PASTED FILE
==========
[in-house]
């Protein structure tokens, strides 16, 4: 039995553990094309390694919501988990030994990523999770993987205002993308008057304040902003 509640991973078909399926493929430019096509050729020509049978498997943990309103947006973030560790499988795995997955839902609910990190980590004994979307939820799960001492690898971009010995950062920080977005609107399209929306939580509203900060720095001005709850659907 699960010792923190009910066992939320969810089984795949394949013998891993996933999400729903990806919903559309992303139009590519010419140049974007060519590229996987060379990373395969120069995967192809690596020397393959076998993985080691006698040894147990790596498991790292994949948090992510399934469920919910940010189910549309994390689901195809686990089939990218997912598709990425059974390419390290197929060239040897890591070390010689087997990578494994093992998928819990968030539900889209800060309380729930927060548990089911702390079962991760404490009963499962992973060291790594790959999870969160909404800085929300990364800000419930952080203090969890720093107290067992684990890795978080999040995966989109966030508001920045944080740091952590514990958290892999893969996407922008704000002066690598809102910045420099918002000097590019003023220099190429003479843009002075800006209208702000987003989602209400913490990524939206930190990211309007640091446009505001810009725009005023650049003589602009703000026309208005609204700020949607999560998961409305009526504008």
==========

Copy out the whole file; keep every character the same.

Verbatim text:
[in-house]
């Protein structure tokens, strides 16, 4: 039995553990094309390694919501988990030994990523999770993987205002993308008057304040902003 509640991973078909399926493929430019096509050729020509049978498997943990309103947006973030560790499988795995997955839902609910990190980590004994979307939820799960001492690898971009010995950062920080977005609107399209929306939580509203900060720095001005709850659907 699960010792923190009910066992939320969810089984795949394949013998891993996933999400729903990806919903559309992303139009590519010419140049974007060519590229996987060379990373395969120069995967192809690596020397393959076998993985080691006698040894147990790596498991790292994949948090992510399934469920919910940010189910549309994390689901195809686990089939990218997912598709990425059974390419390290197929060239040897890591070390010689087997990578494994093992998928819990968030539900889209800060309380729930927060548990089911702390079962991760404490009963499962992973060291790594790959999870969160909404800085929300990364800000419930952080203090969890720093107290067992684990890795978080999040995966989109966030508001920045944080740091952590514990958290892999893969996407922008704000002066690598809102910045420099918002000097590019003023220099190429003479843009002075800006209208702000987003989602209400913490990524939206930190990211309007640091446009505001810009725009005023650049003589602009703000026309208005609204700020949607999560998961409305009526504008």